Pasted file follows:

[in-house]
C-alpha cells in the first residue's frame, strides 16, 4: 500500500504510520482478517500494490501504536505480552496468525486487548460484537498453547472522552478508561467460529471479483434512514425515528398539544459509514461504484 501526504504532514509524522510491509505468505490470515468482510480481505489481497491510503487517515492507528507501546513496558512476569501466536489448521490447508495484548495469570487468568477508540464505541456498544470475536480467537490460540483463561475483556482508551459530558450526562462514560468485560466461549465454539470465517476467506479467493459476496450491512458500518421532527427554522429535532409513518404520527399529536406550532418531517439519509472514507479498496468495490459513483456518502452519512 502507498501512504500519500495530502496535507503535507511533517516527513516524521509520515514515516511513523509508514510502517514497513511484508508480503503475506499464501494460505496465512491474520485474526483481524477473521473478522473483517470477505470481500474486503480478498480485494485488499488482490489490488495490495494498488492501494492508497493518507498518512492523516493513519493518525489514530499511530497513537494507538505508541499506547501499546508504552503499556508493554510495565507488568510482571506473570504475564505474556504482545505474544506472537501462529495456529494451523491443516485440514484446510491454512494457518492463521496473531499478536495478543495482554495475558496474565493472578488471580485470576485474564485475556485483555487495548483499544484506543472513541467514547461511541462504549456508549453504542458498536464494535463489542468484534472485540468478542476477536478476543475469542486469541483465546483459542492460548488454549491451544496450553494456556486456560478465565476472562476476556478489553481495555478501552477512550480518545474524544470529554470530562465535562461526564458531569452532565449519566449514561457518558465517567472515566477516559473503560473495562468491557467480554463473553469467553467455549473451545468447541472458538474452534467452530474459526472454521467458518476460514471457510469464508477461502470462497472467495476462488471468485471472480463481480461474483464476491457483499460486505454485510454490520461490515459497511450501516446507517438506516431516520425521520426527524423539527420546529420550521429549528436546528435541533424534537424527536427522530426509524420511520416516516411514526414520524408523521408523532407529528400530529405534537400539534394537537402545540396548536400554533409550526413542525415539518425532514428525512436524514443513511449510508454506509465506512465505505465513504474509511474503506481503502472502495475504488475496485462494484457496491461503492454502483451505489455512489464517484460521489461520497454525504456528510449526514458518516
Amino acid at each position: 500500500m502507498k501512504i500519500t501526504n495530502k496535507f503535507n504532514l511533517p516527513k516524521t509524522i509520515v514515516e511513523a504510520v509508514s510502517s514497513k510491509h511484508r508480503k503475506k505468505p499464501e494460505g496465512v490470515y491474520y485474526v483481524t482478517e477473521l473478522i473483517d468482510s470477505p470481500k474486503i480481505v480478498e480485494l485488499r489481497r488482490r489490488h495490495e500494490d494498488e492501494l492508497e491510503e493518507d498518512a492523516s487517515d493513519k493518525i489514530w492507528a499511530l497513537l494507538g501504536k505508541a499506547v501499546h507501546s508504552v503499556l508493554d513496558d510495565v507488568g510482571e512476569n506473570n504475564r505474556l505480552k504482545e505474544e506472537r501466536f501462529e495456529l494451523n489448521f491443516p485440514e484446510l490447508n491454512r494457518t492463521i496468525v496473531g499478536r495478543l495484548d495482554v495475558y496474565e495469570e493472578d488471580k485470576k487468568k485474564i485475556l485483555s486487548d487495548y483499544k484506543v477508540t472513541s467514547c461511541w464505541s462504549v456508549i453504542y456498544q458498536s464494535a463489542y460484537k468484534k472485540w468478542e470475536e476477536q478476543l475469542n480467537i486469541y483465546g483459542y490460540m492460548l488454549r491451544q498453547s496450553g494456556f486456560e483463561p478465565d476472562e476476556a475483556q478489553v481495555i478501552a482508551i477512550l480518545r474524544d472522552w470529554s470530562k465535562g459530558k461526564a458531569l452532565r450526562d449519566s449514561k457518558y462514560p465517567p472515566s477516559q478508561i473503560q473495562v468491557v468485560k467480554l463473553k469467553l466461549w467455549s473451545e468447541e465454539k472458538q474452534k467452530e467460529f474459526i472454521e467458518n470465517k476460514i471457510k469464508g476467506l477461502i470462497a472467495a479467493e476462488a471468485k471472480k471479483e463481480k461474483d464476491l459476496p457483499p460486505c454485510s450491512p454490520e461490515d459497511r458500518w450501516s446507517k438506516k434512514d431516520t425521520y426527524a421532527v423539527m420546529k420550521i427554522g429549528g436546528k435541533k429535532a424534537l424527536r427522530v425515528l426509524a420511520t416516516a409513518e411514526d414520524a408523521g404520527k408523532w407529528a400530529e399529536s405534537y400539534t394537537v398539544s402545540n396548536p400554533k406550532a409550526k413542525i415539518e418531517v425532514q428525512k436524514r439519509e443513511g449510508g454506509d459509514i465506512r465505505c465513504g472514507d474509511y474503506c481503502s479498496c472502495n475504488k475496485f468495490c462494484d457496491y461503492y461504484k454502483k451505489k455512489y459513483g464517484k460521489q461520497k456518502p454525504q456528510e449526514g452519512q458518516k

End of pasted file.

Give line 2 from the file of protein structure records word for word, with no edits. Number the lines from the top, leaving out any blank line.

C-alpha cells in the first residue's frame, strides 16, 4: 500500500504510520482478517500494490501504536505480552496468525486487548460484537498453547472522552478508561467460529471479483434512514425515528398539544459509514461504484 501526504504532514509524522510491509505468505490470515468482510480481505489481497491510503487517515492507528507501546513496558512476569501466536489448521490447508495484548495469570487468568477508540464505541456498544470475536480467537490460540483463561475483556482508551459530558450526562462514560468485560466461549465454539470465517476467506479467493459476496450491512458500518421532527427554522429535532409513518404520527399529536406550532418531517439519509472514507479498496468495490459513483456518502452519512 502507498501512504500519500495530502496535507503535507511533517516527513516524521509520515514515516511513523509508514510502517514497513511484508508480503503475506499464501494460505496465512491474520485474526483481524477473521473478522473483517470477505470481500474486503480478498480485494485488499488482490489490488495490495494498488492501494492508497493518507498518512492523516493513519493518525489514530499511530497513537494507538505508541499506547501499546508504552503499556508493554510495565507488568510482571506473570504475564505474556504482545505474544506472537501462529495456529494451523491443516485440514484446510491454512494457518492463521496473531499478536495478543495482554495475558496474565493472578488471580485470576485474564485475556485483555487495548483499544484506543472513541467514547461511541462504549456508549453504542458498536464494535463489542468484534472485540468478542476477536478476543475469542486469541483465546483459542492460548488454549491451544496450553494456556486456560478465565476472562476476556478489553481495555478501552477512550480518545474524544470529554470530562465535562461526564458531569452532565449519566449514561457518558465517567472515566477516559473503560473495562468491557467480554463473553469467553467455549473451545468447541472458538474452534467452530474459526472454521467458518476460514471457510469464508477461502470462497472467495476462488471468485471472480463481480461474483464476491457483499460486505454485510454490520461490515459497511450501516446507517438506516431516520425521520426527524423539527420546529420550521429549528436546528435541533424534537424527536427522530426509524420511520416516516411514526414520524408523521408523532407529528400530529405534537400539534394537537402545540396548536400554533409550526413542525415539518425532514428525512436524514443513511449510508454506509465506512465505505465513504474509511474503506481503502472502495475504488475496485462494484457496491461503492454502483451505489455512489464517484460521489461520497454525504456528510449526514458518516